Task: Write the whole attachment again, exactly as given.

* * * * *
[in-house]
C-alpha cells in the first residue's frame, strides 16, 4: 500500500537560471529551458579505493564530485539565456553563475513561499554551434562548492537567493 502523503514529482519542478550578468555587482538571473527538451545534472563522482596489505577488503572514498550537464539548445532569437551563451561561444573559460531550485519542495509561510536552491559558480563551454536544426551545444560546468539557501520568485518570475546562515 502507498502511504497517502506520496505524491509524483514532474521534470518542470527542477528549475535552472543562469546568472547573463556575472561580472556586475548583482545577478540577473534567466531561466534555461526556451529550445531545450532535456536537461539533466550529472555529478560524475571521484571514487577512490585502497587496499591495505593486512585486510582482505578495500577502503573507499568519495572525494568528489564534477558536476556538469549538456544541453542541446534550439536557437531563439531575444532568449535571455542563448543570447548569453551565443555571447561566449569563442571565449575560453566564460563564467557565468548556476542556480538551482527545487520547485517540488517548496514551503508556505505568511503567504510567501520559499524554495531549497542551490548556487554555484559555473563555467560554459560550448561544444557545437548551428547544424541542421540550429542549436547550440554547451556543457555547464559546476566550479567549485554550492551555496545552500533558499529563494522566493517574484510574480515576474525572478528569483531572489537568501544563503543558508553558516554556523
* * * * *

[in-house]
C-alpha cells in the first residue's frame, strides 16, 4: 500500500537560471529551458579505493564530485539565456553563475513561499554551434562548492537567493 502523503514529482519542478550578468555587482538571473527538451545534472563522482596489505577488503572514498550537464539548445532569437551563451561561444573559460531550485519542495509561510536552491559558480563551454536544426551545444560546468539557501520568485518570475546562515 502507498502511504497517502506520496505524491509524483514532474521534470518542470527542477528549475535552472543562469546568472547573463556575472561580472556586475548583482545577478540577473534567466531561466534555461526556451529550445531545450532535456536537461539533466550529472555529478560524475571521484571514487577512490585502497587496499591495505593486512585486510582482505578495500577502503573507499568519495572525494568528489564534477558536476556538469549538456544541453542541446534550439536557437531563439531575444532568449535571455542563448543570447548569453551565443555571447561566449569563442571565449575560453566564460563564467557565468548556476542556480538551482527545487520547485517540488517548496514551503508556505505568511503567504510567501520559499524554495531549497542551490548556487554555484559555473563555467560554459560550448561544444557545437548551428547544424541542421540550429542549436547550440554547451556543457555547464559546476566550479567549485554550492551555496545552500533558499529563494522566493517574484510574480515576474525572478528569483531572489537568501544563503543558508553558516554556523